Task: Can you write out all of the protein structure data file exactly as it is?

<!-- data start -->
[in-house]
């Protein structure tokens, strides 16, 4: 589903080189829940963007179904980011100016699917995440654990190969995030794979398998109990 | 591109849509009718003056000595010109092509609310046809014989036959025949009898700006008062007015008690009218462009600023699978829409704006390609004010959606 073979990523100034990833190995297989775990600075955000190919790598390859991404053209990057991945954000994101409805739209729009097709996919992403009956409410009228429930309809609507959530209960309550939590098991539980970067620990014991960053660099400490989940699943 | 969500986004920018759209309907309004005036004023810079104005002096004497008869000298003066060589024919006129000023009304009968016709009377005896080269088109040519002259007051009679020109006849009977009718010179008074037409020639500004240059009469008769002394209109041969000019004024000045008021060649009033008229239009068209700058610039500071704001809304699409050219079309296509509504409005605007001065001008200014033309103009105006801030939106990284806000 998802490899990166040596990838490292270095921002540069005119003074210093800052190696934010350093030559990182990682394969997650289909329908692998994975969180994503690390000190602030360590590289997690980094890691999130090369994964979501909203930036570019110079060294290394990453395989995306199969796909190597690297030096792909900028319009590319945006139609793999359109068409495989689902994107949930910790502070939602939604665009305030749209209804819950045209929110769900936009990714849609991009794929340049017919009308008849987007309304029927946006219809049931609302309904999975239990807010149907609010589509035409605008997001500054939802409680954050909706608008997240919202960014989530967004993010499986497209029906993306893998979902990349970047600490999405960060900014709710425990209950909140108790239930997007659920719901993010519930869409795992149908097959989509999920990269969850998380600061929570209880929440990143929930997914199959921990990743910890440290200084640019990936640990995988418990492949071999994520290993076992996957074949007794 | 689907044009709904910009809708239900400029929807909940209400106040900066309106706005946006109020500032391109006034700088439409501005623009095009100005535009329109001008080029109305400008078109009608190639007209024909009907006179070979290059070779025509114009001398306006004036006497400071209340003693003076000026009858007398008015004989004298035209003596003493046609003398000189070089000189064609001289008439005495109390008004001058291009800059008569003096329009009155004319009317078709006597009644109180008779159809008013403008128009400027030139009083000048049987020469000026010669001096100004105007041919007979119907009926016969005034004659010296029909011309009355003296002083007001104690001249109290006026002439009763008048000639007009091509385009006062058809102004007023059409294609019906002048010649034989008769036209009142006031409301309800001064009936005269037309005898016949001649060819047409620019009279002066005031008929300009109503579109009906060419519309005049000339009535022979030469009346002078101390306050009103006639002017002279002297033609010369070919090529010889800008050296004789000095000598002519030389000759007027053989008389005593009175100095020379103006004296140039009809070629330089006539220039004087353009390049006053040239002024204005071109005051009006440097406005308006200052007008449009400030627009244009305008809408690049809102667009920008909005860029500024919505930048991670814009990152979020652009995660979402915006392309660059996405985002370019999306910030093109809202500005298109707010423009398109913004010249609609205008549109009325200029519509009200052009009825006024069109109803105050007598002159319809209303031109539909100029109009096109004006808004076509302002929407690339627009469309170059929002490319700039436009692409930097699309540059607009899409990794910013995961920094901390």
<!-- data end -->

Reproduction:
[in-house]
């Protein structure tokens, strides 16, 4: 589903080189829940963007179904980011100016699917995440654990190969995030794979398998109990 | 591109849509009718003056000595010109092509609310046809014989036959025949009898700006008062007015008690009218462009600023699978829409704006390609004010959606 073979990523100034990833190995297989775990600075955000190919790598390859991404053209990057991945954000994101409805739209729009097709996919992403009956409410009228429930309809609507959530209960309550939590098991539980970067620990014991960053660099400490989940699943 | 969500986004920018759209309907309004005036004023810079104005002096004497008869000298003066060589024919006129000023009304009968016709009377005896080269088109040519002259007051009679020109006849009977009718010179008074037409020639500004240059009469008769002394209109041969000019004024000045008021060649009033008229239009068209700058610039500071704001809304699409050219079309296509509504409005605007001065001008200014033309103009105006801030939106990284806000 998802490899990166040596990838490292270095921002540069005119003074210093800052190696934010350093030559990182990682394969997650289909329908692998994975969180994503690390000190602030360590590289997690980094890691999130090369994964979501909203930036570019110079060294290394990453395989995306199969796909190597690297030096792909900028319009590319945006139609793999359109068409495989689902994107949930910790502070939602939604665009305030749209209804819950045209929110769900936009990714849609991009794929340049017919009308008849987007309304029927946006219809049931609302309904999975239990807010149907609010589509035409605008997001500054939802409680954050909706608008997240919202960014989530967004993010499986497209029906993306893998979902990349970047600490999405960060900014709710425990209950909140108790239930997007659920719901993010519930869409795992149908097959989509999920990269969850998380600061929570209880929440990143929930997914199959921990990743910890440290200084640019990936640990995988418990492949071999994520290993076992996957074949007794 | 689907044009709904910009809708239900400029929807909940209400106040900066309106706005946006109020500032391109006034700088439409501005623009095009100005535009329109001008080029109305400008078109009608190639007209024909009907006179070979290059070779025509114009001398306006004036006497400071209340003693003076000026009858007398008015004989004298035209003596003493046609003398000189070089000189064609001289008439005495109390008004001058291009800059008569003096329009009155004319009317078709006597009644109180008779159809008013403008128009400027030139009083000048049987020469000026010669001096100004105007041919007979119907009926016969005034004659010296029909011309009355003296002083007001104690001249109290006026002439009763008048000639007009091509385009006062058809102004007023059409294609019906002048010649034989008769036209009142006031409301309800001064009936005269037309005898016949001649060819047409620019009279002066005031008929300009109503579109009906060419519309005049000339009535022979030469009346002078101390306050009103006639002017002279002297033609010369070919090529010889800008050296004789000095000598002519030389000759007027053989008389005593009175100095020379103006004296140039009809070629330089006539220039004087353009390049006053040239002024204005071109005051009006440097406005308006200052007008449009400030627009244009305008809408690049809102667009920008909005860029500024919505930048991670814009990152979020652009995660979402915006392309660059996405985002370019999306910030093109809202500005298109707010423009398109913004010249609609205008549109009325200029519509009200052009009825006024069109109803105050007598002159319809209303031109539909100029109009096109004006808004076509302002929407690339627009469309170059929002490319700039436009692409930097699309540059607009899409990794910013995961920094901390």